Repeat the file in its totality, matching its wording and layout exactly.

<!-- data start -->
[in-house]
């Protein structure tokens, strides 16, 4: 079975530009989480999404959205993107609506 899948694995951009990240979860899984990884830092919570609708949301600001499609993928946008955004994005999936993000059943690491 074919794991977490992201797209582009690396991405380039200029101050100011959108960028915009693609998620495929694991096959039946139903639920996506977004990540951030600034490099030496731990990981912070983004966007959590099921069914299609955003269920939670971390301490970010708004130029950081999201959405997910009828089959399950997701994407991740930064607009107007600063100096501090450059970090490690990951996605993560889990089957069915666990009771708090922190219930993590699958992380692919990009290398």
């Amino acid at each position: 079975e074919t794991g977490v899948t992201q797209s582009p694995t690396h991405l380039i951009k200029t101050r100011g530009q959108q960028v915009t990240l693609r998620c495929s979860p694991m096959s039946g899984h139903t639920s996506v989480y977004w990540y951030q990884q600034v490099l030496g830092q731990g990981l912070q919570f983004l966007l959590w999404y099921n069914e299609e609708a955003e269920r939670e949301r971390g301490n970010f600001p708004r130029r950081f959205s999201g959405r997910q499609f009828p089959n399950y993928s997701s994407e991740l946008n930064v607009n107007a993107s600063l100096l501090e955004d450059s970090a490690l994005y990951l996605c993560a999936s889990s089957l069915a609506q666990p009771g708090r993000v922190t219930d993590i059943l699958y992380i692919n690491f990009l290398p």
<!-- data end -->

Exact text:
[in-house]
């Protein structure tokens, strides 16, 4: 079975530009989480999404959205993107609506 899948694995951009990240979860899984990884830092919570609708949301600001499609993928946008955004994005999936993000059943690491 074919794991977490992201797209582009690396991405380039200029101050100011959108960028915009693609998620495929694991096959039946139903639920996506977004990540951030600034490099030496731990990981912070983004966007959590099921069914299609955003269920939670971390301490970010708004130029950081999201959405997910009828089959399950997701994407991740930064607009107007600063100096501090450059970090490690990951996605993560889990089957069915666990009771708090922190219930993590699958992380692919990009290398």
């Amino acid at each position: 079975e074919t794991g977490v899948t992201q797209s582009p694995t690396h991405l380039i951009k200029t101050r100011g530009q959108q960028v915009t990240l693609r998620c495929s979860p694991m096959s039946g899984h139903t639920s996506v989480y977004w990540y951030q990884q600034v490099l030496g830092q731990g990981l912070q919570f983004l966007l959590w999404y099921n069914e299609e609708a955003e269920r939670e949301r971390g301490n970010f600001p708004r130029r950081f959205s999201g959405r997910q499609f009828p089959n399950y993928s997701s994407e991740l946008n930064v607009n107007a993107s600063l100096l501090e955004d450059s970090a490690l994005y990951l996605c993560a999936s889990s089957l069915a609506q666990p009771g708090r993000v922190t219930d993590i059943l699958y992380i692919n690491f990009l290398p």